“The Holy Father expressed thanks for all the actions taken by the Church in Poland and assured of his spiritual support,” the Polish bishops’ conference said. “He asked the clergy and seminarians to remain close to the faith of the people of God. He also bestowed his apostolic blessing.”

Pope Francis sent a 19-page letter to German Catholics in June 2019, urging them to focus on evangelizing in the face of a “growing erosion and deterioration of faith.”

His most recent public comments about the Synodal Way came in September 2021, in an interview with the Spanish radio station COPE.

Asked if the initiative gave him sleepless nights, the pope recalled that he wrote an extensive letter that expressed “everything I feel about the German synod.”

Responding to the interviewer’s comment that the Church had faced similar challenges in the past, he said: “Yes, but I wouldn’t get too tragic either. There is no ill will in many bishops with whom I spoke.”

“It is a pastoral desire, but one that perhaps does not take into account some things that I explain in the letter that need to be taken into account.”

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1 Comment

  1. We read: “Asked if the initiative gave him sleepless nights, the pope recalled that he wrote an extensive letter that expressed ‘everything I feel about the German synod.’”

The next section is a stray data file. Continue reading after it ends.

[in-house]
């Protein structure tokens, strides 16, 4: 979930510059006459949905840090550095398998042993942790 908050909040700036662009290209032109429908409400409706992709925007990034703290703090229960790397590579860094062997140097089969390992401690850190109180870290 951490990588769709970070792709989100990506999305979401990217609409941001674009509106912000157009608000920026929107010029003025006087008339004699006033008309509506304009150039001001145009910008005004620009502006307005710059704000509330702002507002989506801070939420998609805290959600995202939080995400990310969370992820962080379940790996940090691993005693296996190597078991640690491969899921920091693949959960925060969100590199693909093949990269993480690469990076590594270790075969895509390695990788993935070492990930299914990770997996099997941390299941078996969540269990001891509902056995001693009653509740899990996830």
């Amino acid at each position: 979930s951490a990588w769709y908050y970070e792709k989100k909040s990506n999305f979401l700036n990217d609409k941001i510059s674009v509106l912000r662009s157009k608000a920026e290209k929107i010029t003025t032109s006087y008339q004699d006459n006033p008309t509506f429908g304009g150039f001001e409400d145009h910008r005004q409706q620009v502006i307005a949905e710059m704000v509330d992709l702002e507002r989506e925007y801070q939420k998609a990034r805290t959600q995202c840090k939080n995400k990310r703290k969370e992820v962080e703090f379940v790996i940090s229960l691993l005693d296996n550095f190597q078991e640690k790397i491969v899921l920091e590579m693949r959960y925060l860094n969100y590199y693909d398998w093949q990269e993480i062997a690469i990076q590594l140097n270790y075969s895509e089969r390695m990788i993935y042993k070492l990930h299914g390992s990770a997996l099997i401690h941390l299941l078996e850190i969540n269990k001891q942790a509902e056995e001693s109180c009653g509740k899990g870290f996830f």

And yet, Batzing remains undeterred, knowing (a) that as a member of the C-7 inner circle, his predecessor Cardinal Marx is in a position to throw his weight around; and (b) that Cardinal Hollerich, the appointed relator general for the 2023 Synod on Synodality, has already publicly outed himself as a puppet for the German “synodal way” (his announced support for female ordinations, and even for changing human/Catholic morality to support the homosexual lifestyle); and (c) that the papal ghostwriter (Archbishop Víctor Manuel Fernández) will likely find the right words to put in Hollerich’s mouth…

    Fernandez does have the rare and valuable “ability to incorporate different viewpoints in drafting group statements” (https://en.wikipedia.org/wiki/V%C3%ADctor_Manuel_Fern%C3%A1ndez; scroll to “Relationship with Pope Francis”).
    But, the manifest problem is that Germania does not traffic with simply “different viewpoints.” Instead, his contradictions–visible under the non-demonstrable first principle of non-contradiction–cannot be paraded as “viewpoints,” nor as a dance between mere “positions” and “counterpositions” which can be skillfully harmonized on a word processor.

    No, the “feelings” expressed in Pope Francis’ earlier letter to the German hierarchy are more than feelings. Yes? Or, are we to believe that we now are being groomed toward a flat-world ethic of only what is “inadmissible” (capital punishment) and what can be skillfully harmonized and synodally “admissible”?

    Small wonder that we have heard nothing in the past nine years of Veritatis Splendor–with its sound moral theology of the Church (!) and its moral absolutes–an encyclical which anticipated and answered in advance the oily logic of open-collar Batzing Inc. But, who am I to judge?